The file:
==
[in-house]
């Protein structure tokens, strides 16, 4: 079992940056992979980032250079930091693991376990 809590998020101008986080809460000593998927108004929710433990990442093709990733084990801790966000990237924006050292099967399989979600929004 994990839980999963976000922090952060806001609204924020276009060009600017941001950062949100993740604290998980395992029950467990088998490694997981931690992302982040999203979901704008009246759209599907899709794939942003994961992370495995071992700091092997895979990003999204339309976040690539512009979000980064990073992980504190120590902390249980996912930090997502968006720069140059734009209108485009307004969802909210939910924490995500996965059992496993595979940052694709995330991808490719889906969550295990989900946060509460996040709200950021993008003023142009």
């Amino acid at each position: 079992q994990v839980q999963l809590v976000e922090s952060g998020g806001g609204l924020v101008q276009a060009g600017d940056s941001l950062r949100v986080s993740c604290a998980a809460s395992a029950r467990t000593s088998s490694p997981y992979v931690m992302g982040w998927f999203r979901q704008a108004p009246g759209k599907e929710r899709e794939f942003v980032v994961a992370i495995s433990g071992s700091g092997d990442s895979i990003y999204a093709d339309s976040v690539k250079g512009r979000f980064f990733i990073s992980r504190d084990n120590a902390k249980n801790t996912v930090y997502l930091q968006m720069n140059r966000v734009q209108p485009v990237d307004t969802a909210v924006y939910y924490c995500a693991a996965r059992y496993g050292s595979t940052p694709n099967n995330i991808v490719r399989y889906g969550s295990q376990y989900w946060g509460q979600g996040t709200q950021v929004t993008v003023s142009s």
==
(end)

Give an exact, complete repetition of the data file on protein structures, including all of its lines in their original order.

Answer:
[in-house]
């Protein structure tokens, strides 16, 4: 079992940056992979980032250079930091693991376990 809590998020101008986080809460000593998927108004929710433990990442093709990733084990801790966000990237924006050292099967399989979600929004 994990839980999963976000922090952060806001609204924020276009060009600017941001950062949100993740604290998980395992029950467990088998490694997981931690992302982040999203979901704008009246759209599907899709794939942003994961992370495995071992700091092997895979990003999204339309976040690539512009979000980064990073992980504190120590902390249980996912930090997502968006720069140059734009209108485009307004969802909210939910924490995500996965059992496993595979940052694709995330991808490719889906969550295990989900946060509460996040709200950021993008003023142009």
């Amino acid at each position: 079992q994990v839980q999963l809590v976000e922090s952060g998020g806001g609204l924020v101008q276009a060009g600017d940056s941001l950062r949100v986080s993740c604290a998980a809460s395992a029950r467990t000593s088998s490694p997981y992979v931690m992302g982040w998927f999203r979901q704008a108004p009246g759209k599907e929710r899709e794939f942003v980032v994961a992370i495995s433990g071992s700091g092997d990442s895979i990003y999204a093709d339309s976040v690539k250079g512009r979000f980064f990733i990073s992980r504190d084990n120590a902390k249980n801790t996912v930090y997502l930091q968006m720069n140059r966000v734009q209108p485009v990237d307004t969802a909210v924006y939910y924490c995500a693991a996965r059992y496993g050292s595979t940052p694709n099967n995330i991808v490719r399989y889906g969550s295990q376990y989900w946060g509460q979600g996040t709200q950021v929004t993008v003023s142009s």